From the Confessions: The Defense of the Augsburg Confession
What Is Justifying Grace?
The adversaries pretend that faith is only historical knowledge, and therefore teach that it can coexist with mortal sin. The result is that they say nothing about faith, by which Paul so frequently says that men are justified, since those who are accounted righteous before God do not live in mortal sin. But that faith which justifies is not merely a knowledge of history; it is an embrace of the promise of God, in which the forgiveness of sins and justification are freely offered because of Christ. Just so that no one may imagine that faith is simply knowledge, we will add further: it is to desire and to receive the offered promise of the forgiveness of sins and of justification.
Pulling It Together: Even the devils believe in Christ, if by belief we mean mere knowledge (James 2:19). Knowing stories about Jesus is not faith. Faith is a matter of the heart over the head. Faith trusts that God loves me even when I think that he cannot. Faith believes the promise of God even when I know I have failed to deserve his gift. Faith joyfully receives the grace of God, forgiveness, justification, and salvation because of Christ's merits, not because of my own deeds. My mind wonders if I have brought enough to merit these great gifts. Indeed, my mind knows that I have not done enough. But God's Spirit testifies to my heart that I am nonetheless his child (Rom 8:16), so my heart is comforted and remains confident, peaceful, and full of hope in the grace and glory of God.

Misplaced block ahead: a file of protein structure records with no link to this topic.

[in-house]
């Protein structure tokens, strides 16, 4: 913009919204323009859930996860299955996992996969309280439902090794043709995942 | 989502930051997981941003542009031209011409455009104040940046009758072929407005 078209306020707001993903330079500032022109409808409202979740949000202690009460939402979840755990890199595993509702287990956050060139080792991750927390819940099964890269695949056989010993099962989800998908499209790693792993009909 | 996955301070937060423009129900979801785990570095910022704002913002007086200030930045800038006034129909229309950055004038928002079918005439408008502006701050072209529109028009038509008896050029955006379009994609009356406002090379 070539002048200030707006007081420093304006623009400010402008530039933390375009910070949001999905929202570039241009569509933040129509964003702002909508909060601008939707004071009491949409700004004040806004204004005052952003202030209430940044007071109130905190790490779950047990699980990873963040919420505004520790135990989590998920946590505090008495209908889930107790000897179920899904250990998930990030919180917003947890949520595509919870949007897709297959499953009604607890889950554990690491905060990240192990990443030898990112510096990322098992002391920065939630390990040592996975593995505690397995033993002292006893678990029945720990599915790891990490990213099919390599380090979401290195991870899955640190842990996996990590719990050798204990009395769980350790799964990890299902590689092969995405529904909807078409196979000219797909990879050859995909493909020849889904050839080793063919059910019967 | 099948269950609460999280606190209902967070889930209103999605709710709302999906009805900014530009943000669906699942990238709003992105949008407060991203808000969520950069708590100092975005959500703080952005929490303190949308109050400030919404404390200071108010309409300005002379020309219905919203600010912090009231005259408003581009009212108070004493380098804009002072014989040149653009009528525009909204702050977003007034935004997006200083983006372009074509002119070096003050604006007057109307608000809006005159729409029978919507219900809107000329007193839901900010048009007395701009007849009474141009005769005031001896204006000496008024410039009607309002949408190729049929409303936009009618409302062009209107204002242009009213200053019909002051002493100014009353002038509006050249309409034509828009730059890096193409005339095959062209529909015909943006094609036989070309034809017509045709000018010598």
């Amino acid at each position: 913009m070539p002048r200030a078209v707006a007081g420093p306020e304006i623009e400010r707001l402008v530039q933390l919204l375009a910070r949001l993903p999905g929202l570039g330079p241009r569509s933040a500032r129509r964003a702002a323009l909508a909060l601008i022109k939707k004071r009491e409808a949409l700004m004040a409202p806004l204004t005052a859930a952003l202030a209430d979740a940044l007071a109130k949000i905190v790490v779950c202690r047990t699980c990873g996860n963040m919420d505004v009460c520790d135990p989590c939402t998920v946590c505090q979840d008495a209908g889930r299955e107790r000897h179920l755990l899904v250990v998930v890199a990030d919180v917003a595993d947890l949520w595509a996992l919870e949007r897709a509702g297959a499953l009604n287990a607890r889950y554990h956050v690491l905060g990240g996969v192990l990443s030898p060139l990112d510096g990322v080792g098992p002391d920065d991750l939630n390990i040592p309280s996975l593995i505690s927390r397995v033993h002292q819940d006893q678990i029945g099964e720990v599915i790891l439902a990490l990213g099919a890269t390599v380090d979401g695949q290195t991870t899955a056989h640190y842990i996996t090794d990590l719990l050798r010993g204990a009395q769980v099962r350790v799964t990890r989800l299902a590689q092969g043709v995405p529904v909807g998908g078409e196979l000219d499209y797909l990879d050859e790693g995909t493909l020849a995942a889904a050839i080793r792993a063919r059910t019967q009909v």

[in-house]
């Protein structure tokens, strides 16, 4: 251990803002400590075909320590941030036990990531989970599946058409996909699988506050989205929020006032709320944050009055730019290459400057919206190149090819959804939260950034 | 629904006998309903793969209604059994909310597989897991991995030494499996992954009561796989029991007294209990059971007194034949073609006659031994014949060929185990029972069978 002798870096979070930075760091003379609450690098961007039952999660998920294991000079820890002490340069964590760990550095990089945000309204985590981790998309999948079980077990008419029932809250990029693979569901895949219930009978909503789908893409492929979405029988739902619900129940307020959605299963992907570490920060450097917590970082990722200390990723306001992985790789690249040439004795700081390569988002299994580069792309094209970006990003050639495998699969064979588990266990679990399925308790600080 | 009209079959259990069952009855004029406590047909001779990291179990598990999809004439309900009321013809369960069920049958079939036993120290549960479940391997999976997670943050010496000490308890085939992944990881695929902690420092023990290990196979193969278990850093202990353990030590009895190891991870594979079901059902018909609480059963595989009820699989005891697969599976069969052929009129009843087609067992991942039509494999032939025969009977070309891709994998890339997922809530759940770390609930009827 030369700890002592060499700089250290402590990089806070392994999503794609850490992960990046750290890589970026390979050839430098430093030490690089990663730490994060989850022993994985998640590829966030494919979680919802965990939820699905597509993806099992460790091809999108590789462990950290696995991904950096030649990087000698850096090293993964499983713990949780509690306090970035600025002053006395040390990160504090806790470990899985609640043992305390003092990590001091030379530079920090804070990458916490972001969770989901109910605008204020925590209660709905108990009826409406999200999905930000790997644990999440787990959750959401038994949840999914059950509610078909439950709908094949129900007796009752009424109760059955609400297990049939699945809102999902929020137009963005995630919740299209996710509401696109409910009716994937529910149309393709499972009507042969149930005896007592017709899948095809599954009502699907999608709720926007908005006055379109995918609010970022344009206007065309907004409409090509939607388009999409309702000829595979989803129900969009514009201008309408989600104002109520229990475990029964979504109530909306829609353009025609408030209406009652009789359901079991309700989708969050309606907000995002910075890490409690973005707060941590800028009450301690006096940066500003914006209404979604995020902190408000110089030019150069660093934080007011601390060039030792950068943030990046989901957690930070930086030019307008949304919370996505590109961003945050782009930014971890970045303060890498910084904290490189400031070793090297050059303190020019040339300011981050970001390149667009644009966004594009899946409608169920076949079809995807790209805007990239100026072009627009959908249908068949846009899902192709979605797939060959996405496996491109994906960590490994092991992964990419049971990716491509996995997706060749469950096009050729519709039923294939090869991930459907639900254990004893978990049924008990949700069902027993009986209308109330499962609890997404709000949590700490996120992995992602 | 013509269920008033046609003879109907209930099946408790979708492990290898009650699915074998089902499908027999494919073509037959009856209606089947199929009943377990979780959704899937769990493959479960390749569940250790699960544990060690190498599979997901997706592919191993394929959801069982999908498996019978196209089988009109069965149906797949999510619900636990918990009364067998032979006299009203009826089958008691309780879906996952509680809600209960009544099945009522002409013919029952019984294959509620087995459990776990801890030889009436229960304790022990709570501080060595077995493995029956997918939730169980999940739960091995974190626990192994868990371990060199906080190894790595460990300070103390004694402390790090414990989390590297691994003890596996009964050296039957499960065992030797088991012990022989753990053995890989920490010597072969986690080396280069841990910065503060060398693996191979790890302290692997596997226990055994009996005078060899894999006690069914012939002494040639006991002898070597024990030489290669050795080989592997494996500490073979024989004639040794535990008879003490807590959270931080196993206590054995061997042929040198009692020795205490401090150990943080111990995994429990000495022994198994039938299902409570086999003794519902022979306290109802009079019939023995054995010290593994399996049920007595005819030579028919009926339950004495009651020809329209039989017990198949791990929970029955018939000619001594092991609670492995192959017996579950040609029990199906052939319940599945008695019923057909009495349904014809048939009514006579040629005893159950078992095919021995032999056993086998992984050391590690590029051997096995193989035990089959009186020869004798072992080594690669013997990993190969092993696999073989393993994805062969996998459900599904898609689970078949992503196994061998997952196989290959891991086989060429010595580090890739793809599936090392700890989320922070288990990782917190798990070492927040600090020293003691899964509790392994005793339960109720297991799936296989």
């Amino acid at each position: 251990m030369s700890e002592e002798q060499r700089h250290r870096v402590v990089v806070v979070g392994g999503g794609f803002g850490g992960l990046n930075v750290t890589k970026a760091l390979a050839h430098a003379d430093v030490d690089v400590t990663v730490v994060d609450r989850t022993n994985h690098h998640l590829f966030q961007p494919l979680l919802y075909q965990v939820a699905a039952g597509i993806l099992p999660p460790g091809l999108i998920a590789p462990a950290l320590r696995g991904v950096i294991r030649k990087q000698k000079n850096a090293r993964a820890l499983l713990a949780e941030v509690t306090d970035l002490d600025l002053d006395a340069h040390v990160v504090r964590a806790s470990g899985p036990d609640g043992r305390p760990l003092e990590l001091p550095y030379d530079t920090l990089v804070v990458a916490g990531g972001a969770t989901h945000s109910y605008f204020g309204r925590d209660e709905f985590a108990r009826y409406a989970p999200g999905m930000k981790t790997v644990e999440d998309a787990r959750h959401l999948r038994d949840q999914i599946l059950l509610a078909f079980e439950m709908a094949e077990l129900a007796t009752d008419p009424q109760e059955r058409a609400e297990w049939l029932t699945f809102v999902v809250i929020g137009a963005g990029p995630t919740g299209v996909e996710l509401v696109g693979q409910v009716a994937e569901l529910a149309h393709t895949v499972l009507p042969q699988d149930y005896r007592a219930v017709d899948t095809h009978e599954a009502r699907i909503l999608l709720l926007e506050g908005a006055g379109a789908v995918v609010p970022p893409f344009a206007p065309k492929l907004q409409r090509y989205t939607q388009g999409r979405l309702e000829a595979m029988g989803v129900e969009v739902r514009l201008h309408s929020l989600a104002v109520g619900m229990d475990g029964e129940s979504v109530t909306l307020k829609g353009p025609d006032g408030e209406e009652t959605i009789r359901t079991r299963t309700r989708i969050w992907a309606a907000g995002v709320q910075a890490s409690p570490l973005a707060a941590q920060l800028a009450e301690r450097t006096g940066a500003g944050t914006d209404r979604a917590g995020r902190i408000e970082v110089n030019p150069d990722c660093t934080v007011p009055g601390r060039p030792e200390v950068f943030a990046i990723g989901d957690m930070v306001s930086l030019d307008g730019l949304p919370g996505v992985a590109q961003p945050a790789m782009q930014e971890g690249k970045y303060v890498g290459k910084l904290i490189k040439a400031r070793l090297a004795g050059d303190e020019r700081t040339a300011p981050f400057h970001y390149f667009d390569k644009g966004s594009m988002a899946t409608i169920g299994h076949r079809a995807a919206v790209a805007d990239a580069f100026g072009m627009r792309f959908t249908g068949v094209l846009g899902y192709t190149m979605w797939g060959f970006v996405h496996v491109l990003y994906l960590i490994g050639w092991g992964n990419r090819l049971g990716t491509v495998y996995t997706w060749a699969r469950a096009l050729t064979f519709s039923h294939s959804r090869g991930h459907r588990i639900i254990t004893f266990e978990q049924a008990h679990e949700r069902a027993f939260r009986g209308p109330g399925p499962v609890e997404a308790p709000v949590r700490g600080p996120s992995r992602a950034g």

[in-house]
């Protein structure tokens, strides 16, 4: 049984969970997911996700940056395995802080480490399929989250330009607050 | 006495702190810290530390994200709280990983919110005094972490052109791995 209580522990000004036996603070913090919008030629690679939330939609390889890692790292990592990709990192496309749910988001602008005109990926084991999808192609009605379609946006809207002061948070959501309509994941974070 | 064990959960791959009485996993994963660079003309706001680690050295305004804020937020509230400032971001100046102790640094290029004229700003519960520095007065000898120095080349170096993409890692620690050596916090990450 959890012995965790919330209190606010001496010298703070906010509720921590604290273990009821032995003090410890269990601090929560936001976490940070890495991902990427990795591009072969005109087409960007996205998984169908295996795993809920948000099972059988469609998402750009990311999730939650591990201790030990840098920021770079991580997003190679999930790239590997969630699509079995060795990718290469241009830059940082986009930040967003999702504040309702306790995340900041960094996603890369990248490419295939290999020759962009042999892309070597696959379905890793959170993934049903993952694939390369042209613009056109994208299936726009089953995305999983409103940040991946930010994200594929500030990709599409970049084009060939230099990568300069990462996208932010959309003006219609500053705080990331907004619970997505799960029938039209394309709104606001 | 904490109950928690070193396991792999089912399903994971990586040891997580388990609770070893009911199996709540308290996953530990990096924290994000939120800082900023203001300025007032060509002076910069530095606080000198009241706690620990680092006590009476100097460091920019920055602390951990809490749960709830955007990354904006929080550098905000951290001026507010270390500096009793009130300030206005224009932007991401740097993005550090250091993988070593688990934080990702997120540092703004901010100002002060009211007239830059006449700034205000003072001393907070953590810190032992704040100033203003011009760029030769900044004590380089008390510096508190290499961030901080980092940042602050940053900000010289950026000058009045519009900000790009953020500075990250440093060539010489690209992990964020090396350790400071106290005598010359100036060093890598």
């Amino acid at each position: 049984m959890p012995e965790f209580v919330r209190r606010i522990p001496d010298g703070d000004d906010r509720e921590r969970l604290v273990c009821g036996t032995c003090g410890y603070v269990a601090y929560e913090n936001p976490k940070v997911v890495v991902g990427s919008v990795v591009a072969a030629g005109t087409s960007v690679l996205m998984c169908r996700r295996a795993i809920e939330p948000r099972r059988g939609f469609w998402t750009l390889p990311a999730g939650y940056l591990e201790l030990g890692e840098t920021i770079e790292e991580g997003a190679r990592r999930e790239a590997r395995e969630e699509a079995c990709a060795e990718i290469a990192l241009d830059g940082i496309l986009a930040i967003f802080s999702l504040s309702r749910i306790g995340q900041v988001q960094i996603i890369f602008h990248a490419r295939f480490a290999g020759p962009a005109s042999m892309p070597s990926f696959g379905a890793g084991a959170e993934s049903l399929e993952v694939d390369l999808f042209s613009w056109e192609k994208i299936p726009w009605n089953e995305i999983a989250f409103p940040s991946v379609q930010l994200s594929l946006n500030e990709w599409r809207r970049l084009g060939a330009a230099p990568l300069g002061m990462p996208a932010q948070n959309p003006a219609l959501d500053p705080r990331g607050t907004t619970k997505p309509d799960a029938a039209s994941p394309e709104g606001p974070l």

Prayer: Come and reign over me and in me in spite of me, Holy Spirit. Amen.
Winning, Losing, Loving: The Gospel in the Old Testament is an overview of Old Testament Scripture, tracing themes of chosenness, sin, and grace throughout the early books of the Bible. These cycles of sin and redemption point forward toward God's ultimate act of redemption in Jesus Christ.